Technical Features

The Human Factor: Integrated Drug Delivery System Design Starts with the Patient

By Graham Reynolds, Vice President, Marketing & Innovation, West Pharmaceutical Services Inc. | March 1, 2012

Human factors testing and ease-of-use are high priorities for new delivery and device system design.

The relationship between the delivery system design and the end-user perhaps is the most important factor in a drug product’s success. A drug is not effective if it’s not administered properly, or the patient does not adhere to the appropriate regimen. Systems that support or improve patient compliance can provide a competitive advantage to their companion drug products, particularly in a crowded market.
Growth in injectable therapies has resulted in an increasing number of new biologic drug products. Treatment regimens for these products can be complex, and often fall directly to the patient or a caregiver rather than a trained clinician. As the trend toward self-injection grows, auto-injection systems and devices are evolving to suit patient needs for subcutaneous delivery.
Many new and desirable treatment regimens may require larger doses, which would require multiple injections by the patient. Biologic drug products often are of a higher viscosity and may require a high-volume dose that cannot be easily delivered using traditional methods. Delivery devices such as auto-injectors often are the best choice for self-administration. However, current systems based on glass primary containers have had problems with issues such as breakage, incomplete injection and poor product quality due to glass delamination. In addition, many are limited with regard to dose size, which can detract from the patient experience by either requiring more frequent injections or intravenous administration due to the high volume of drug needed.
A successful integrated system must consider not only the needs of the end-user and how the patient interacts with the delivery system, but also how the drug product interacts with its primary containment system. A drug product must provide effective treatment in an appropriate form that enables effective delivery with an optimum delivery rate and frequency. Additionally, the drug must be held in a container that maintains effectiveness, safety and optimum quality over a period of time. Finally, the drug should be compatible with the containment system and designed to enhance the drug delivery experience for the patient or caregiver.
As the trend toward self-care continues, and patients take an even greater role in decisions regarding their treatment, easy-to-use delivery systems will be essential. Increasingly, the market is evolving toward the use of sophisticated, patient-friendly delivery systems with increased capabilities for use in the home environment that deliver more than 1mL in a single injection, including electronic patch injection systems. These technologies deliver biologics and other high-viscosity drugs at larger volume doses over a longer period of time with minimal patient discomfort or inconvenience.
There is a strong correlation between drug product administration and patient adherence, so manufacturers must shift from a product-centric focus to a patient-centric focus when designing an effective drug delivery system. To build an effective delivery system, manufacturers must focus on the relationship between the delivery system design and the patient, and develop a deeper understanding of the emotional and physical needs of the intended user.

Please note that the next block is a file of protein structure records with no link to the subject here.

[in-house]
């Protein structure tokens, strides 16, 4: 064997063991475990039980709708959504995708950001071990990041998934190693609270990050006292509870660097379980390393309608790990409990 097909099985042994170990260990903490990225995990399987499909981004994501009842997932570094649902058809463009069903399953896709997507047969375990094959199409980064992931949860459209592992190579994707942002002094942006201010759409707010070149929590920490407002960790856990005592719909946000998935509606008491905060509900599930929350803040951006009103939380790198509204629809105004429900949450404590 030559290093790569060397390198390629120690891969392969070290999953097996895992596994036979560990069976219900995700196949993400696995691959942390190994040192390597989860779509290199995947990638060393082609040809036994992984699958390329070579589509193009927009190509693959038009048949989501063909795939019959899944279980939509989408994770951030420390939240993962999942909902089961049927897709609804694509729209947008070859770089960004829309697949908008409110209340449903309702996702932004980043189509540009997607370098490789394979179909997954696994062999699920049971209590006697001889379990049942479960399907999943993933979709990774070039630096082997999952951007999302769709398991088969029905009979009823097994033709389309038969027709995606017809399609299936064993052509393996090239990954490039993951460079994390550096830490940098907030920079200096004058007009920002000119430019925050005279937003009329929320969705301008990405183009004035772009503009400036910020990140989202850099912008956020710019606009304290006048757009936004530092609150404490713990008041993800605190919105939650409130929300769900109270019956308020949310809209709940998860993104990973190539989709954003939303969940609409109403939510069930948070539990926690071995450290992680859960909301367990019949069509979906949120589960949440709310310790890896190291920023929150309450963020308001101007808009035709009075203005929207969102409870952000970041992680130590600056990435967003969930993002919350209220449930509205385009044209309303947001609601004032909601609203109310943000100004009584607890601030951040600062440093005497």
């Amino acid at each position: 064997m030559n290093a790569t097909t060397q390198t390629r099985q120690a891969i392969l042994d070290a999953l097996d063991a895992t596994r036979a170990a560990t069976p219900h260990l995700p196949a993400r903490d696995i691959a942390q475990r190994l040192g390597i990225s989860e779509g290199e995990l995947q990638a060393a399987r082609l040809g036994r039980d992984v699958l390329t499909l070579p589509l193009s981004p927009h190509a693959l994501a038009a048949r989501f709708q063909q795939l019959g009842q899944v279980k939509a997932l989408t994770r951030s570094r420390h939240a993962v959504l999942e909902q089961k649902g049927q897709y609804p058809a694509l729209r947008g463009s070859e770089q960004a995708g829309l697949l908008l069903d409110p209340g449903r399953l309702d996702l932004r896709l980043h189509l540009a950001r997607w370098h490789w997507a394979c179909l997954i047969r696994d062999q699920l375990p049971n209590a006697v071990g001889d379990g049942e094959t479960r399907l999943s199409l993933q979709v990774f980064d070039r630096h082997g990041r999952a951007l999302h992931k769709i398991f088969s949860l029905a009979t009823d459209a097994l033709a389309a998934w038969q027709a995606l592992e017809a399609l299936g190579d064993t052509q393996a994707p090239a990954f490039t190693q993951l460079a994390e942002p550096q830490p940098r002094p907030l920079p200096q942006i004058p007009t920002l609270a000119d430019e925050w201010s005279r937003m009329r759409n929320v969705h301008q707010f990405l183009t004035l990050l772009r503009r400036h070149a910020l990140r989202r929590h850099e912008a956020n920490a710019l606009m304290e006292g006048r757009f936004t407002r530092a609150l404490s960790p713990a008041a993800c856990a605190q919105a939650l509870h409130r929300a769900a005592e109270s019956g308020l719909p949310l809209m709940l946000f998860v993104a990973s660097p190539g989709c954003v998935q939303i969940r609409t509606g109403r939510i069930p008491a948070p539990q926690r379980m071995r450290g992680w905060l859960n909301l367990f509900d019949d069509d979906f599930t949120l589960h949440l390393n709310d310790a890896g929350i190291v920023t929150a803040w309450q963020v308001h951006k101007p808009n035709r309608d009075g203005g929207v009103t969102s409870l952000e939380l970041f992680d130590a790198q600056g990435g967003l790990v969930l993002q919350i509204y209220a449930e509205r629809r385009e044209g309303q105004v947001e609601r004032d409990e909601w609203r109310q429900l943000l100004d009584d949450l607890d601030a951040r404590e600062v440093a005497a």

Human factors testing allows manufacturers to support delivery system development from a range of critical perspectives. From a regulatory standpoint, such testing accounts for important human factors inputs that the FDA expects to see as part of the development process for any delivery system. These same inputs also ensure that risks from user-based errors are properly identified and go hand-in-hand with technical risk definition in order to provide stronger guidance for the development team to mitigate these risks throughout the development cycle.
The process by which a testing team engages users should also yield valuable information regarding a user’s physical and emotional needs, desires and the lifestyle challenges faced in managing the disease. Understanding how to analyze and effectively use this information serves as a strong foundation for guiding the design process to develop delivery systems that are not only intuitive and easy to use, but also encourage experiences that enable positive emotional connections between the user and delivery system.
Addressing all of these factors is the cornerstone to enabling a delivery system to achieve the goals of encouraging adherence and fostering brand loyalty between patient and pharmaceutical manufacturer while mitigating both product and development risks. Drug manufacturers should seek partners who can apply proprietary technologies, manufacturing excellence, and market and patient understanding to ensure that a partnership works seamlessly to help mitigate risk, encourage patient adherence and enhance the value of a product.

Graham Reynolds joined West in 1980 as a polymer technologist, and throughout his 32-year career with West has held a range of positions with increasing responsibility. In his current role as vice president, Marketing and Innovation, Reynolds works within the Delivery Systems business segment where he leads initiatives and develops strategies for future growth, including the acquisition and development of new technologies that enhance the West portfolio. His activities include working to understand market and customer needs, with a focus on integrated drug delivery systems for injectable products, including prefillable syringes, self-injection systems, and various safety and administration systems.

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